F-35 fighter jet deliveries fall as Lockheed’s woes grow
January 24, 2017 Updated: January 24, 2017 05:57 PM
The US weapons and aircraft maker Lockheed Martin said on Tuesday it delivered fewer F-35 jets in 2016 than it estimated and also said it expected to report a material weakness in internal control over financial reporting at its Sikorsky helicopters business.
The company said total net sales rose to US$13.75 billion in the fourth quarter ended Decemeber 31, from $11.52bn a year earlier.
A material weakness is a deficiency, or combination of deficiencies, in internal control over financial reporting, that could result in misstatement of a company’s financial statements.
Lockheed, the Pentagon’s biggest weapons supplier, said that so far no material errors in the financial results or balances had been identified due to the control deficiencies at Sikorsky.
Lockheed also said there was change in its previously reported financial statements due to the control deficiencies.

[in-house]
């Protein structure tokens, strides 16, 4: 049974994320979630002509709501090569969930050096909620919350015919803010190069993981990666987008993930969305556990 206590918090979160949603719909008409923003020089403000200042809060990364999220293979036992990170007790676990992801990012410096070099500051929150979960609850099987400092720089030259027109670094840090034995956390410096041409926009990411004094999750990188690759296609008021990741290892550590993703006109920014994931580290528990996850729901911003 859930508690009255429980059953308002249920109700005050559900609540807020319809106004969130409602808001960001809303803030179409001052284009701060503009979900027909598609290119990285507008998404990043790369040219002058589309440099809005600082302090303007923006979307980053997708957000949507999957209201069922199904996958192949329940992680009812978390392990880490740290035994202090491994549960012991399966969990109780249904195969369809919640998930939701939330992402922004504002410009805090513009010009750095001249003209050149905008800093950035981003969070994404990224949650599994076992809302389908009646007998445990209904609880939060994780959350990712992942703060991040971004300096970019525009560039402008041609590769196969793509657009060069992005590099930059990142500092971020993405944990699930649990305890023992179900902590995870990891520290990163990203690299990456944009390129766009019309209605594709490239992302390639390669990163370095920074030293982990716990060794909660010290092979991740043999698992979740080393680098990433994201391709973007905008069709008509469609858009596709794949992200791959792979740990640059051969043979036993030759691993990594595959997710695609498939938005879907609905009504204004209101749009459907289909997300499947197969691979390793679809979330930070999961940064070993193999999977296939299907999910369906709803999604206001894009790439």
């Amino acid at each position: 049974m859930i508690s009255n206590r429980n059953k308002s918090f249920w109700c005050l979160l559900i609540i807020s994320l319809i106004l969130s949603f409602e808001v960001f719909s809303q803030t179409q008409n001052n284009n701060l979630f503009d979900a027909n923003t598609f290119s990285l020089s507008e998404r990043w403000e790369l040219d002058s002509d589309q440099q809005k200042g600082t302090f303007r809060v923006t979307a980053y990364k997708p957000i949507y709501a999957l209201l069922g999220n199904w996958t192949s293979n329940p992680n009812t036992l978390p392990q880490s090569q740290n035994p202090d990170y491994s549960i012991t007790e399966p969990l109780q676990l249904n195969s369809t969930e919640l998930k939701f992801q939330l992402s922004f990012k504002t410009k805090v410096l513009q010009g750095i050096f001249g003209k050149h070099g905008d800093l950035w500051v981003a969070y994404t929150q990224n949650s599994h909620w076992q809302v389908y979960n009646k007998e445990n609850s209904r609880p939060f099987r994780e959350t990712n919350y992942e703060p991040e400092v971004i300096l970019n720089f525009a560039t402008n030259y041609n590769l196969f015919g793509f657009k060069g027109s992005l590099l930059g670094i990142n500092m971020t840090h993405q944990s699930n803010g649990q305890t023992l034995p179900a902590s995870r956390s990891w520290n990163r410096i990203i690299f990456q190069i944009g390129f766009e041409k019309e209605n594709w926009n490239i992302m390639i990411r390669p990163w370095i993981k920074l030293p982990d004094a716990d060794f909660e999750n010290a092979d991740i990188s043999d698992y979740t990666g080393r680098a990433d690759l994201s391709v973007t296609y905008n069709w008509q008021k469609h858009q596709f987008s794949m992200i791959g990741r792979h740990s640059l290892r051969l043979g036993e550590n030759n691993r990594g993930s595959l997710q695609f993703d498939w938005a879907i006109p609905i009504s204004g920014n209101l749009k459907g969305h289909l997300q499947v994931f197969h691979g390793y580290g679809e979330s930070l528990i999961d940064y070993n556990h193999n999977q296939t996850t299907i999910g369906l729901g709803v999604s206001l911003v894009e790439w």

The company, whose F-35 fighter jet programme has been criticised by the US president Donald Trump as too expensive, said it delivered 46 F-35s in 2016, less than the 53 it had expected to deliver.
Lockheed said it expected 2017 net sales to rise 4.6 to 7.1 per cent, compared with a previous forecast of a 7 per cent increase. It forecast 2017 earnings of $12.25 to $12.55 per share.
Analysts on average were expecting a profit of $12.87 per share on an near 5 percent increase in sales, according to Reuters.
Net earnings from continuing operations rose to $959 million, or $3.25 per share, from $817 million, or $2.63 per share.
Analysts on average were expecting a profit of $3.06 per share on revenue of $13.03bn.
Original post: thenational.ae